There aren’t many Japanese cars that can challenge bona fide supercars, however the Toyota Supra Mark IV did just that, being faster and having more power than 1990s supercar exotica.
Cue this splendid Technic example, which is constructed only out of the parts from a genuine supercar; the LEGO Technic 42154 Ford GT.
Built by Eurobricks’ Alex Ilea, the Supra features working steering and suspension, a piston engine under an opening hood, and opening doors too.
There’s more to see at the Eurobricks forum and at Alex’s Bricksafe gallery, where links to building instructions can also be found, and you can convert your 52154 set from Detroit to JDM via the links above.
Are you a fan of the LEGO Icons 1034 Chevrolet Camaro Z28, but don’t have a handlebar mustache and spend your nights chucking dice in an alley? Then why not rebuild your Camaro set into something altogether different?
Cue Nathanael Kruipers‘ stunning Pontiac Firebird, constructed entirely from the pieces found within the 10304 Camaro set, yet rebuilding the set to create a car driven by… OK, exactly the same stereotype.
Still, the Camaro and Firebird were the same cars underneath, so perhaps that’s not surprising, and it makes creating the Firebird from the Camaro rather appropriate.
Building instructions are available and there’s much more of Nathanael’s brilliant 10304 alternate to see at his photostream. Click the link above to join him in the alley.
Few vehicles are better off-road than a Land Rover Defender. This is perhaps one of them – well, on sand at any rate – a sand rail buggy.
Built using only the parts from the official LEGO Icons 10317 Land Rover Defender 90 set, this excellent 10317 alternate is the work of Brian Michal, and includes suspension, steering, a detailed engine, a tricksy-looking roll cage, and a fatboy motorcycle.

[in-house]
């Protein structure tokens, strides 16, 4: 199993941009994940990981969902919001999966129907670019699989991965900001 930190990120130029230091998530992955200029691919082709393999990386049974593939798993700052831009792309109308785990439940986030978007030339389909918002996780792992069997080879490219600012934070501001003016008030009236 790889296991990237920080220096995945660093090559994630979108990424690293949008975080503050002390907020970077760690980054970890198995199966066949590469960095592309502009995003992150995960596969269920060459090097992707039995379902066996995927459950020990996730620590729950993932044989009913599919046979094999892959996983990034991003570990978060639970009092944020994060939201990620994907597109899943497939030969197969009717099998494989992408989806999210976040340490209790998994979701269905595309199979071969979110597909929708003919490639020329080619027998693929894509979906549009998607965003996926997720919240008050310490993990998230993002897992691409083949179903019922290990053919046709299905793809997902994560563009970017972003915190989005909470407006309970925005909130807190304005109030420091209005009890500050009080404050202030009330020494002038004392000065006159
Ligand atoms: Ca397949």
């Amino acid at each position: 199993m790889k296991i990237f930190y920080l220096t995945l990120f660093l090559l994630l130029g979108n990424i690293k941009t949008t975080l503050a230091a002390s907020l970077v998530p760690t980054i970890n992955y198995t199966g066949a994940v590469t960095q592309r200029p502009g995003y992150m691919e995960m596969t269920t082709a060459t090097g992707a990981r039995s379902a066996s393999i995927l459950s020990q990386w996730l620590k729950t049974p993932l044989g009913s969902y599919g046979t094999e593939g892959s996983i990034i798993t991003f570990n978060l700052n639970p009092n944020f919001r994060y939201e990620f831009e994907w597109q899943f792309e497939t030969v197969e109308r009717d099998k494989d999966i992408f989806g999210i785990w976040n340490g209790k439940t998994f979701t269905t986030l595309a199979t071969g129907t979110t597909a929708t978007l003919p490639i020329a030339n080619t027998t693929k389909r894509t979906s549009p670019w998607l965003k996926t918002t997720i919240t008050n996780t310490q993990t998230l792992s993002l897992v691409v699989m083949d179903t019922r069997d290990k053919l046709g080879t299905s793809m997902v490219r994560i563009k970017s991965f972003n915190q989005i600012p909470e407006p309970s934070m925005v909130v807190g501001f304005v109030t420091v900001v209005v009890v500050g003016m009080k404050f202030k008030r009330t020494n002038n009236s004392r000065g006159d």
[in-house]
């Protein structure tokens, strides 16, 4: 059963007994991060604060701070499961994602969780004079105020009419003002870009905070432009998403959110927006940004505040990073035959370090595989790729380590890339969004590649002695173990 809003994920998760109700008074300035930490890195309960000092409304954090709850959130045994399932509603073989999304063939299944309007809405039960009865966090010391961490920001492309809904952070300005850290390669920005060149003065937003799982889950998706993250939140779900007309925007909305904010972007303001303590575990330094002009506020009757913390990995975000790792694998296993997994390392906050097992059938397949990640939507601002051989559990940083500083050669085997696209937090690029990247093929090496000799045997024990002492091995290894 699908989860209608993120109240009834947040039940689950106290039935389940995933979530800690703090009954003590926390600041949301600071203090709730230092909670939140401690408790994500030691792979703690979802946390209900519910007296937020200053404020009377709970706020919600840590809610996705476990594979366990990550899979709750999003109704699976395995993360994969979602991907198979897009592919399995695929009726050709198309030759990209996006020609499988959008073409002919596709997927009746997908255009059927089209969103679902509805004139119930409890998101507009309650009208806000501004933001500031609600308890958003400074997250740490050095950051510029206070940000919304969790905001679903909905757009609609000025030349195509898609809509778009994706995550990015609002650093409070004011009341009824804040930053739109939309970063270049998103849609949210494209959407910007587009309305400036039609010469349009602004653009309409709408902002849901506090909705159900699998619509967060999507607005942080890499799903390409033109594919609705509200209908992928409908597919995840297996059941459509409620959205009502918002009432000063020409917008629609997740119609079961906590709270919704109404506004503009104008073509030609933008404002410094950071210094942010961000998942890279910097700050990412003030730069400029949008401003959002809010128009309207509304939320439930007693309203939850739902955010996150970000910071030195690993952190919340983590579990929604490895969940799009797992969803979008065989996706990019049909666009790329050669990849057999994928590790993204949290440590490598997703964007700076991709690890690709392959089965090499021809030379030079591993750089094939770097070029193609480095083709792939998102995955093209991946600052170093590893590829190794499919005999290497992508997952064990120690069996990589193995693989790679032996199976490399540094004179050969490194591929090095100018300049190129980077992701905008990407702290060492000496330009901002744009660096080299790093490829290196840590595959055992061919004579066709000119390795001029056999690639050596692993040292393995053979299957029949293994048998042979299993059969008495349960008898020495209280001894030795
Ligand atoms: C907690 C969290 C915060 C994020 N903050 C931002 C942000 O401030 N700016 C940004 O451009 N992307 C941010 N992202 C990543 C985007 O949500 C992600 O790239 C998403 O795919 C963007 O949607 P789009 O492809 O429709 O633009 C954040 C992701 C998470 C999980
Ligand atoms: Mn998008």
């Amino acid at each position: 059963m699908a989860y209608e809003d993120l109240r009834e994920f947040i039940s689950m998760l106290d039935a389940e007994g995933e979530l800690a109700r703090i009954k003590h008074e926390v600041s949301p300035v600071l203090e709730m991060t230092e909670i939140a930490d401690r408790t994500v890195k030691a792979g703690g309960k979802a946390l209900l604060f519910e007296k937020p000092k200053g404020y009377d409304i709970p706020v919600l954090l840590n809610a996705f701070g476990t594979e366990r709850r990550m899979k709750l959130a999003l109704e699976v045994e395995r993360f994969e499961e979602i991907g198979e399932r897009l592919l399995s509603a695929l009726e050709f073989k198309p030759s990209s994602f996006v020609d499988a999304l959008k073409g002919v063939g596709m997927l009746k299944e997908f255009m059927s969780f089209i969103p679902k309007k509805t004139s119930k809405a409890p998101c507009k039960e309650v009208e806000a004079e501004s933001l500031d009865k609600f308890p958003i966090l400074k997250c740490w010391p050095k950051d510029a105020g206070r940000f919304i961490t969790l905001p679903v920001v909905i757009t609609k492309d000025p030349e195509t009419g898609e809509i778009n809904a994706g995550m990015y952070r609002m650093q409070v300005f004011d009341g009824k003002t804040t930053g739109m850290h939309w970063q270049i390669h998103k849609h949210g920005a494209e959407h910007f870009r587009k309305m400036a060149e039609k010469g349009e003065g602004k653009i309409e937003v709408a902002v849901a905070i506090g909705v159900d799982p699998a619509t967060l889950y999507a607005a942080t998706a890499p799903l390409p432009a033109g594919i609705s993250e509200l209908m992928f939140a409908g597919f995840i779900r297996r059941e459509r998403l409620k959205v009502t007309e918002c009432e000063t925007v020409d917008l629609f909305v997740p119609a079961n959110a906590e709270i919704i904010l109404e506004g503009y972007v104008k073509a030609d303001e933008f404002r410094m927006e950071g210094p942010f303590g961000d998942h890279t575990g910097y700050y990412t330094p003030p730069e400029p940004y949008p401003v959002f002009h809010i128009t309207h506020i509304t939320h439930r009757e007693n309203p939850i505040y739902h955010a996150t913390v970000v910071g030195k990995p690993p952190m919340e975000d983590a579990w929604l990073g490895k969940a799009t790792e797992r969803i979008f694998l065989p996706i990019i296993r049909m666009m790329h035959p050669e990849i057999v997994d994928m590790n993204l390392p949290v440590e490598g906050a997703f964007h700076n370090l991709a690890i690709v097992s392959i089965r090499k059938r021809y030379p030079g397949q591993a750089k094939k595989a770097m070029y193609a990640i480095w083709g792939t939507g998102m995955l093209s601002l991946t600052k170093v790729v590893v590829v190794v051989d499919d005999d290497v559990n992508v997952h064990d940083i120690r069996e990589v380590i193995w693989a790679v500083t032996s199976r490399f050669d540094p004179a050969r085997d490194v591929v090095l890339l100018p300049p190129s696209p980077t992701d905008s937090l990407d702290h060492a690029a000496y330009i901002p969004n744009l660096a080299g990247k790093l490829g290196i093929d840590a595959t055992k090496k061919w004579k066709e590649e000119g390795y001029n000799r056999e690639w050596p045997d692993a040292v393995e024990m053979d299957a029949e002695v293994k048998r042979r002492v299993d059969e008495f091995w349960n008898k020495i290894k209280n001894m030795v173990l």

Yup, Brian had enough parts left over after completing his minimalist sand rail that he could throw in a motorbike too! Building instructions are available and there’s more to see of both B-Models at Brian’s ‘10317 Sand Rail and Fatboy’ album.
Fast-forward five decades and we arrive at the U.S military’s modern equivalent of that Second World War Jeep, the ‘High-Mobility Multipurpose Wheeled Vehicle’, or (more catchily) the Humvee.
Like yesterday’s Willys, this brilliant creation is constructed only from the pieces found within the 10317 Land Rover Defender set, and includes working steering, suspension, opening doors, and a few wartime accompaniments, including a hefty machine gun.
Previous bloggee M_longer is the builder, there’s more to see at both Eurobricks and Bricksafe, and building instructions are available too. Switch your 10317 set from rural England to Operation Desert Storm via the links above!
The original 1948 Land Rover (long before it was called a ‘Defender’) was a vehicle borne out of necessity. Luxury car maker Rover needed to restore revenue after the war, but with Europe in ruins and steel rationing in place, car production wasn’t going to get running for some time.